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Veterans with traumatic brain injury use more cannabis, VA study ignores ECS

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A new study by the Association of Military Surgeons of the United States looked at cannabis Use among veterans. Researchers have found that veterans with traumatic brain injury (TBI) use cannabis more often. In conclusion, the study questioned the cause and also noted the option of non-cannabis therapies, regardless of endo.cannabis ECS system.

Observational experiment by MIBH

163 patients at the Marcus Institute for Brain Health (MIBH) were included in the survey. The results were then compared to the overall rates of cannabis use documented by the National Survey on Drug Use and Health in 2018. Accordingly, 8.6% of adults aged 26 or older used cannabis in the United States. In contrast, a significantly larger percentage of patients with mild traumatic brain injury reported using cannabis at 44.2% of those surveyed at MIBH. Mild brain injury patients are preferred THC– Products approved on only 10 out of 72 patients Convention on Biological Diversity, instead of. (1)

Neurological and psychiatric symptoms, pain and insomnia were the most common ailments that mild TBI patients used cannabis to treat. Unfortunately, the study concluded that self-administered cannabis preparations are an inadequate form of treatment. However, the study failed to shed light on the endocannabis Deficiencies in the ECS that may lead veterans with traumatic brain injury to use cannabis more frequently. Furthermore, the study hinted at investigating alternative non-cannabis therapies for patients with mild brain injury.

Endocannabinoid deficiency and disease

The junction of receivers and transmitters forms the inner partcannabis system (ECS); It has recently been covered under the more extensive scope of the endocannabinidiome. Diseases and ailments can occur when the transmitters within the ECS become disorganized.

Dr. Ethan Russo first put forward the hypothesis as a possible root cause of migraines, fibromyalgia, and irritable bowel syndrome. (2) After this, wheat allergy As a symptom of ECS deficiency postulated by this author. Early evidence suggests that dysregulated endocannabidiomes are associated with trauma, which requires further investigation.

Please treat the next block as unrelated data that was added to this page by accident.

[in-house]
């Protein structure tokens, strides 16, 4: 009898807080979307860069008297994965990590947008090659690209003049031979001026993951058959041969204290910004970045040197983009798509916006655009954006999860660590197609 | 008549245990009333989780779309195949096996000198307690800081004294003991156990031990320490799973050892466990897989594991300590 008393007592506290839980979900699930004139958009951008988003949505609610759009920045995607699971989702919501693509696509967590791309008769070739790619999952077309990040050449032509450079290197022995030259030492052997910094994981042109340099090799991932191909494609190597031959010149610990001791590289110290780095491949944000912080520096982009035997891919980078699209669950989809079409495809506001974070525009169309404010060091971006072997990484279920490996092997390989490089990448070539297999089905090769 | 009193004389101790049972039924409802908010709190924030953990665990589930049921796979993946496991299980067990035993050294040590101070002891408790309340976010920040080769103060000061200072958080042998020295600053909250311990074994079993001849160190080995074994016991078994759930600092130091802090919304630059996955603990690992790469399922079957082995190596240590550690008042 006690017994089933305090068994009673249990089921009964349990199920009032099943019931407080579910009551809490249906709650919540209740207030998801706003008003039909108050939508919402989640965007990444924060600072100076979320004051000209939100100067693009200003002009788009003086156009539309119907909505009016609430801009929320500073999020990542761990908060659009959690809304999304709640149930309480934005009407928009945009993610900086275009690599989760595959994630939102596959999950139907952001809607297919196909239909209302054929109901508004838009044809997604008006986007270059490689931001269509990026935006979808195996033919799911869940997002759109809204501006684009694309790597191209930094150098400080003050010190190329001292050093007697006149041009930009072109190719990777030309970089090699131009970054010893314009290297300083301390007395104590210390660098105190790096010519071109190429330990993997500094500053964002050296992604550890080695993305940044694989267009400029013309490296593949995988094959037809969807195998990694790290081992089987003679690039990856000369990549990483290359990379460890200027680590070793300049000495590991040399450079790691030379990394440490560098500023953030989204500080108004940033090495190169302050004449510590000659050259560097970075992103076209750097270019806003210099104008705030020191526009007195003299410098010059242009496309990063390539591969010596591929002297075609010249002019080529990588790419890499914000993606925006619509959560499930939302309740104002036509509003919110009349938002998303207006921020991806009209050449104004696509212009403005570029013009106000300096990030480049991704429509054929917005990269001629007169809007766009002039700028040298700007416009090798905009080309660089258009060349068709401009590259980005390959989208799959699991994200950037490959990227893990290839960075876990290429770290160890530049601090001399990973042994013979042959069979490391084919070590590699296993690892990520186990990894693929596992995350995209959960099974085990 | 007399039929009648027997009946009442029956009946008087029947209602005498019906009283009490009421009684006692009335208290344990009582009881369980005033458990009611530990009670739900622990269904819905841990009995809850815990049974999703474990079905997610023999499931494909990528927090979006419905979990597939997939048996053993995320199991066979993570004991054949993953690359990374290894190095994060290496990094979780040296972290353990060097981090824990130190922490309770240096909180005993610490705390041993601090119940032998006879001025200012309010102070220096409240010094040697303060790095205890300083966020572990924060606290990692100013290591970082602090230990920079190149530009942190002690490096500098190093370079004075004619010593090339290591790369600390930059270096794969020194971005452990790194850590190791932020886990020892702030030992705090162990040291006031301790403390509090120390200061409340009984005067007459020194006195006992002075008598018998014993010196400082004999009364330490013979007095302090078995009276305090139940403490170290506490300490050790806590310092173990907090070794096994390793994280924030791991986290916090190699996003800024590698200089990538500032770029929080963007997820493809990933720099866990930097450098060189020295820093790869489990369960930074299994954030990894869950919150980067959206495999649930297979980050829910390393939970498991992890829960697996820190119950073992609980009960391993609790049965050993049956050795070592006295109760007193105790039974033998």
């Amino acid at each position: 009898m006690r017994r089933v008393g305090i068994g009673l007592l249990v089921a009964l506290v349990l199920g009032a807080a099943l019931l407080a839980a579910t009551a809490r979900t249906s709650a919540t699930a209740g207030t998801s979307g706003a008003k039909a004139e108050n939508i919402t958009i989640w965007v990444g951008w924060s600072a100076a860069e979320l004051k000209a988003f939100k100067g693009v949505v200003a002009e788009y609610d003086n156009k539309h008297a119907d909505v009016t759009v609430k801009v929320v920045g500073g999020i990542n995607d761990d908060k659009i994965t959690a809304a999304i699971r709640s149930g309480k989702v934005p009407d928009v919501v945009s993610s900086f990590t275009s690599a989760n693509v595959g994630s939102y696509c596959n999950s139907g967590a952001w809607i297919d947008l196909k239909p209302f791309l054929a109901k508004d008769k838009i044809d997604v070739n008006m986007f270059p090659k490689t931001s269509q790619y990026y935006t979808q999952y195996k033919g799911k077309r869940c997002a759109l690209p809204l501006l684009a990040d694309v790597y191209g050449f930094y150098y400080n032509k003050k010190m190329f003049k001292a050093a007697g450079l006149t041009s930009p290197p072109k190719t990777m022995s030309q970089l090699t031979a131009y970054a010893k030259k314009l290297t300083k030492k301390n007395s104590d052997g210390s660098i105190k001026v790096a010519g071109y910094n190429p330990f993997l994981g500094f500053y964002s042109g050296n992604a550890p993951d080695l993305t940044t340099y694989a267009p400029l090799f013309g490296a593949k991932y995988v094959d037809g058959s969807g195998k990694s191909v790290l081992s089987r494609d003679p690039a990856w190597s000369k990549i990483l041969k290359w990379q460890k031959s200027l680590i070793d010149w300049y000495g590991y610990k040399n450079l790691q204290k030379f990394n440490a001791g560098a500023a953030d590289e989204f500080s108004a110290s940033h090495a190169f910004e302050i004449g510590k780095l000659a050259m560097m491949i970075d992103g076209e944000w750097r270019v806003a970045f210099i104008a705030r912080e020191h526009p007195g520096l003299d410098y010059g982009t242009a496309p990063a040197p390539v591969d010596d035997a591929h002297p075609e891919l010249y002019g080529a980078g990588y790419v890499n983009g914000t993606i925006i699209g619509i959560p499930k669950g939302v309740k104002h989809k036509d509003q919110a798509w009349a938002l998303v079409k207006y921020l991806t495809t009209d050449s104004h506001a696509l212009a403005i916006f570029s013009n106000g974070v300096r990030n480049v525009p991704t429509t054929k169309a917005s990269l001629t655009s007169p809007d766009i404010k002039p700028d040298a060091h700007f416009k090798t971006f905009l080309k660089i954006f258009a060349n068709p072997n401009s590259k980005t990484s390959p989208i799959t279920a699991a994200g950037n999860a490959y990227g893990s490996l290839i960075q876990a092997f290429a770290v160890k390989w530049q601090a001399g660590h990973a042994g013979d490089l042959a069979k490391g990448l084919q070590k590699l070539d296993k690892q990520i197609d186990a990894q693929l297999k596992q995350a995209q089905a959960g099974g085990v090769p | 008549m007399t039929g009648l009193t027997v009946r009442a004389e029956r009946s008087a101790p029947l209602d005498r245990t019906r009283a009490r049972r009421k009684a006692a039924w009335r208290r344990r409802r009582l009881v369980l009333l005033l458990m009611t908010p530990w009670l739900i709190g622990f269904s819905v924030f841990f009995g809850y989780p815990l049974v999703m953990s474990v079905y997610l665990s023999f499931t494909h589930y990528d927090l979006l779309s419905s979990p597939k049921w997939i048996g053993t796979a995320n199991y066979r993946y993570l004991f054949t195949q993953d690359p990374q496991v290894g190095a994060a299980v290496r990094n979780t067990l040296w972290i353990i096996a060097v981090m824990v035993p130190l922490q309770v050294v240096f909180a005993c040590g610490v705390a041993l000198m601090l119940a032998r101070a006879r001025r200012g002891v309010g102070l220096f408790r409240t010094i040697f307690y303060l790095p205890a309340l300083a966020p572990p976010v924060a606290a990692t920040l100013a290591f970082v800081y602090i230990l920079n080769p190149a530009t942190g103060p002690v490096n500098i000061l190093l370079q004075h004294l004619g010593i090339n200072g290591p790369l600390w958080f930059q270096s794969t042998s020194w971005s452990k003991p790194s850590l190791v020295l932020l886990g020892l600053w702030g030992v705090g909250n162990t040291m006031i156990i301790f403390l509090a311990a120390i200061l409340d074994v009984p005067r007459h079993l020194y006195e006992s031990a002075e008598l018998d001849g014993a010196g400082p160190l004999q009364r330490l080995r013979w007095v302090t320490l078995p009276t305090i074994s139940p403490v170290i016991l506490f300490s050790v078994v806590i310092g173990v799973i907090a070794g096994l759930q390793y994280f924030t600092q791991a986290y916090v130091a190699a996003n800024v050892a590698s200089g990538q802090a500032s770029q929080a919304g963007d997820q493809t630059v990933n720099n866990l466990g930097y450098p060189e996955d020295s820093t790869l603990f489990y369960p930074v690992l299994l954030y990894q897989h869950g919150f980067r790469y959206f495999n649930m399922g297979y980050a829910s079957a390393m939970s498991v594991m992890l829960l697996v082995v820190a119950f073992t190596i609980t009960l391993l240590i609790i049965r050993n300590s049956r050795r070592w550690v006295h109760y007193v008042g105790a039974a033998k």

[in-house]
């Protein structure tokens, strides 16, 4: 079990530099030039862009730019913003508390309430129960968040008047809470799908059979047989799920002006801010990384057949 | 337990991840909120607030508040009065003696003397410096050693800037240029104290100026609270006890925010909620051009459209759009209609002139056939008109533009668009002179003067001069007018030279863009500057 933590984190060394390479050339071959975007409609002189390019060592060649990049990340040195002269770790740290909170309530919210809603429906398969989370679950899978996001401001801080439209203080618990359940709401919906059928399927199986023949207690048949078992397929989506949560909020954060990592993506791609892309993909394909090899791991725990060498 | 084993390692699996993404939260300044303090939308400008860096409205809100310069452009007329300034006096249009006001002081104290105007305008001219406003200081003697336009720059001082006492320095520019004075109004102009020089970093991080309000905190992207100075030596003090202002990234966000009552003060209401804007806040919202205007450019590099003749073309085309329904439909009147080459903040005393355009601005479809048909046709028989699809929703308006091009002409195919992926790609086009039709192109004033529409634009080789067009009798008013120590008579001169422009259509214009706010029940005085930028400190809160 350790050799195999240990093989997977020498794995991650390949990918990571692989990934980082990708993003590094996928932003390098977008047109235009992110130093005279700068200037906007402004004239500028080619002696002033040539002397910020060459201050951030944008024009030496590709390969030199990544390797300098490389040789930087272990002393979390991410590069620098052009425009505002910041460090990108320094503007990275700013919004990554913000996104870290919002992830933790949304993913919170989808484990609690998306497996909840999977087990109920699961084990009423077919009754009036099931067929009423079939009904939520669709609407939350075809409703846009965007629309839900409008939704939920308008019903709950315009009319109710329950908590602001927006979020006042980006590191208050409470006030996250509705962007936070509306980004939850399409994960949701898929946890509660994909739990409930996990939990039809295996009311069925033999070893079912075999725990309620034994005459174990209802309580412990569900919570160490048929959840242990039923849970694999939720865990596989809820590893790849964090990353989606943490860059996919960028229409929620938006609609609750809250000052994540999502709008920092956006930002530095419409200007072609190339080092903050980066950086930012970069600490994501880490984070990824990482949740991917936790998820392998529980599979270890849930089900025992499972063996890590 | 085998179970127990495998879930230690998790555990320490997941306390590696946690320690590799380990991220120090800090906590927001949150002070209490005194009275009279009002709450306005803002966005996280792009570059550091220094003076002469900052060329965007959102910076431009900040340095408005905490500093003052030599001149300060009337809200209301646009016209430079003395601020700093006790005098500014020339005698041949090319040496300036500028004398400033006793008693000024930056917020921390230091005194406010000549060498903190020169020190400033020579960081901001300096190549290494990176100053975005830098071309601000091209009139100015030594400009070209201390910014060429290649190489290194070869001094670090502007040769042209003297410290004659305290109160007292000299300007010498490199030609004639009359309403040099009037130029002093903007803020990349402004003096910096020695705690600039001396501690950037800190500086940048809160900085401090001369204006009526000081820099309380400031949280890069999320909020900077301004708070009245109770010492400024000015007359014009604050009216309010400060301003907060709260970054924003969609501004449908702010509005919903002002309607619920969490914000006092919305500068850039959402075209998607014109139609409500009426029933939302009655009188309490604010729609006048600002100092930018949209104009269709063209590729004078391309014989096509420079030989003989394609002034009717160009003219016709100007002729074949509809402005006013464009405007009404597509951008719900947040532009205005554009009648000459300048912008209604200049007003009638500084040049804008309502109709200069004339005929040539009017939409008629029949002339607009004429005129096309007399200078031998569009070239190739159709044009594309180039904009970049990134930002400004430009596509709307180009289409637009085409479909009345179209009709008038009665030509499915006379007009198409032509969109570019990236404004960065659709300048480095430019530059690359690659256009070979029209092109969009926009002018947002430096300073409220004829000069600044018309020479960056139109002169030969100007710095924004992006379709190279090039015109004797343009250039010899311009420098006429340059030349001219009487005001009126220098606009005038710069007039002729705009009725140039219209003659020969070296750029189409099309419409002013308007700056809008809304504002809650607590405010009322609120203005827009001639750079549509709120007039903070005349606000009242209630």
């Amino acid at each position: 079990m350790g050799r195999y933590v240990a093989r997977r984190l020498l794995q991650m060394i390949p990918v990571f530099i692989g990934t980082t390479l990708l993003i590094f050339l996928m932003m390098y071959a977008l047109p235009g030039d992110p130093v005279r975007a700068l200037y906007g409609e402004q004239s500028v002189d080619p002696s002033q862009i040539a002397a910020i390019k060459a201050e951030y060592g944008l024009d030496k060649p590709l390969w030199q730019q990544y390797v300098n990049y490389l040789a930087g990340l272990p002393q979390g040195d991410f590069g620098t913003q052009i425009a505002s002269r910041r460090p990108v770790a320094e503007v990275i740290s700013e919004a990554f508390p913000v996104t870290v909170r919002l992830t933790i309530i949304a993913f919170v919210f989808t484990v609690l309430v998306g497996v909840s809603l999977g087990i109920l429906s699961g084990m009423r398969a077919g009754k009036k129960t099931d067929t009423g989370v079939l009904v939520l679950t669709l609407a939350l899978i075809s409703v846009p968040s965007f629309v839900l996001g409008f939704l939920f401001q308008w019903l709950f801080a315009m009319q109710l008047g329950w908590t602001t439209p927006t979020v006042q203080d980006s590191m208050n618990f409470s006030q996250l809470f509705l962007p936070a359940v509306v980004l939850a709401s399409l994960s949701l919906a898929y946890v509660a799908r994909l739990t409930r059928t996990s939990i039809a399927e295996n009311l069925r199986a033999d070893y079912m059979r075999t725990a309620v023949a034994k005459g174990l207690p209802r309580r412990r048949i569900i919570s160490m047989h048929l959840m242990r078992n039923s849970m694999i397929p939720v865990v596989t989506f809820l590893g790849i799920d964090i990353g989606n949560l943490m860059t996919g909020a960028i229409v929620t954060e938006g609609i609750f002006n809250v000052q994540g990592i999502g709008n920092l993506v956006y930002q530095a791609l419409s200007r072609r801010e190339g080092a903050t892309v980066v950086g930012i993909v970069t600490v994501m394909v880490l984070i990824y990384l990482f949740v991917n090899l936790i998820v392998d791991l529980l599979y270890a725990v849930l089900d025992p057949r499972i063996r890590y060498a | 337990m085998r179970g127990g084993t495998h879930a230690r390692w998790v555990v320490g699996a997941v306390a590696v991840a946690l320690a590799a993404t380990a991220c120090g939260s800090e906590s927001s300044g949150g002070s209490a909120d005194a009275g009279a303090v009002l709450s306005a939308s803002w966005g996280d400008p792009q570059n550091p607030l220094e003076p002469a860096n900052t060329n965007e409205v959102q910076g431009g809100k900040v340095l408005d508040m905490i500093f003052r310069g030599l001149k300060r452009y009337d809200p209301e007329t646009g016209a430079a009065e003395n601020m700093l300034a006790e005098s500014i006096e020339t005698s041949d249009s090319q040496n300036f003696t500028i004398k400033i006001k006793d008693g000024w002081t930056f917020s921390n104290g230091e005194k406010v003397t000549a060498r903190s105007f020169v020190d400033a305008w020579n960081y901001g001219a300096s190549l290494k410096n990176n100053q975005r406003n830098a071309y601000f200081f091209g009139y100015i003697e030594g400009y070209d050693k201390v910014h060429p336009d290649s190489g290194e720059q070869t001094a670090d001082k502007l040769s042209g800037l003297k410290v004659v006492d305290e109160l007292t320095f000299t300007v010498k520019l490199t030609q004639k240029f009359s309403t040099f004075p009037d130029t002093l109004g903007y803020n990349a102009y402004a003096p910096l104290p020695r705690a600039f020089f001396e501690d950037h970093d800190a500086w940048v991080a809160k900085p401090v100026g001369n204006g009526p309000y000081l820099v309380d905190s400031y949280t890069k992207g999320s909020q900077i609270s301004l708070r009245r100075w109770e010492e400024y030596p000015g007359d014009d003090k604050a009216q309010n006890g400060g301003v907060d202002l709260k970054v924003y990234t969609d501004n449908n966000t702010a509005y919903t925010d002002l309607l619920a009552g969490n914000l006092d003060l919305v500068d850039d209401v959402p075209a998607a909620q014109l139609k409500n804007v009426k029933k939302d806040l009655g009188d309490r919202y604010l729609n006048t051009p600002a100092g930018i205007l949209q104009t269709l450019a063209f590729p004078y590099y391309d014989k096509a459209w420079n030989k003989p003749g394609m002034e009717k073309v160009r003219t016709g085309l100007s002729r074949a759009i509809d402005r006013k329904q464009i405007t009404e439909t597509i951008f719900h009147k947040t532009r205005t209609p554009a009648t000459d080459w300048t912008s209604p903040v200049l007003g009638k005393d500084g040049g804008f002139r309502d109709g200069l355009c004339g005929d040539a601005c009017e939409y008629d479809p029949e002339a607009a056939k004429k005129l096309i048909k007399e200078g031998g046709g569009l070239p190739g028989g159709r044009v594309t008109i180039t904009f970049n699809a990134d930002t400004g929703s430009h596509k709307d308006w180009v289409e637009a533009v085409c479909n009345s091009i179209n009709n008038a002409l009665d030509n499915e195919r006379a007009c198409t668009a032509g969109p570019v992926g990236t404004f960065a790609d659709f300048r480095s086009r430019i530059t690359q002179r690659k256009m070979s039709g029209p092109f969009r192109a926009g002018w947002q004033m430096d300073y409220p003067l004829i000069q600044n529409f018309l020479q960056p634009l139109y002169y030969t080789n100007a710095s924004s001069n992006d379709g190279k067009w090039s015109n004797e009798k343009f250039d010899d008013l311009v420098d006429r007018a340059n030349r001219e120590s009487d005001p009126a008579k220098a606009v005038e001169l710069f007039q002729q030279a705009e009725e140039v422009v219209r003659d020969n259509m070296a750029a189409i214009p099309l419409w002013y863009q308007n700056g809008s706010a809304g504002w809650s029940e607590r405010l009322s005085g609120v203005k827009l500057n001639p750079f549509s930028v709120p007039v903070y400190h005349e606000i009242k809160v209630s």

Weak ECS tones cause mask search

However, all symptoms associated with endocannabinoid deficiency are positive for increased cannabis use. This means that a person will inadvertently try to tune out lower endocannabinoid tones and weak receptor density by seeking out cannabinoids. Correction of these lower tones is believed to be the driver behind the increased use of cannabis.

Veterans often engage in an uphill battle after returning home to use cannabis under an insurable medical plan, or at all. Research showing such a distressing increase in cannabis use should support these veterans and further validate their needs. However, this respect will unfortunately only be available to veterans if science recognizes the importance of cannabis therapy and the endocannabidiome.

The Association of Military Surgeons of the United States (AMSUS) serves in a number of US government departments, including Veterans Affairs (VA).

The flag was selected by the Department of Veterans Affairs

Study (1) was characterized by a curiously selective group of re-sequencing. This included Brandon Otter, a PharmD with no publications relating to cannabis or endocannabinoid research. A Ph.D. A clinical psychologist from MIBH with more than fifteen years of prior experience with Veterans Affairs, Catie Johnston-Brooks was involved in the research. Her only other contributions to cannabis research were two similar MIBH papers on brain injury and substance abuse.

Four doctors also collaborated on research into increased cannabis use in veterans with mild traumatic brain injury. Two physicians, C. Alan Anderson and David Arciniegas, have not previously published research on the endocannabinoid system or the cannabinoids. Anderson and Archenegas are principal editors of the Journal of American Neuropsychiatry. Any experience with cannabis on the project appears to have come from Chris Felly, MD. With only a negative bias, Philly conducted research that attempted to find ways in which cannabis use could cause white matter toxicity and disorders.

With that, you must respect your inner self. Some patients can require high levels of THC to treat severe pain, for example. Keep in mind, however, that these doses can lead to tolerance. This is because high doses of THC can cause the density of receptors to temporarily decrease and cause these receptors to decrease desensitization. But was it improper preparations combined with poor dosing that drove MIBH to find comprehensive results? Or, have researchers found little evidence to support veterans in treating mild mild brain injury symptoms with cannabis because of their negative bias?

Tell us in the comments if you have experience with cannabis use and brain injury. And check this out a story To learn how to enhance endocannabinoid tone with diet instead of THC.

Dr. Brandon Otter was contacted for comment on endocannabinoid deficiencies but did not immediately respond.

Resources

  1. Brandon Utter, PharmD, C. Alan Anderson, MD, Christopher M Filley, MD, James P Kelly, MD, Catharine Johnston-Brooks, PhD, David B Arciniegas, MD, Use of cannabis in a group of U.S. military veterans looking for Health care with persistent symptoms after mild traumatic brain injury: preliminary observations. Military medicine, 2022; , usac011
  2. Rousseau EP (2008). Clinical endocannabinoid deficiency (CECD): Can this concept explain the therapeutic benefits of cannabis in migraine, fibromyalgia, irritable bowel syndrome and other treatment-resistant conditions? Neuroendocrine Diseases MessagesAnd 29(2), 192 – 200.
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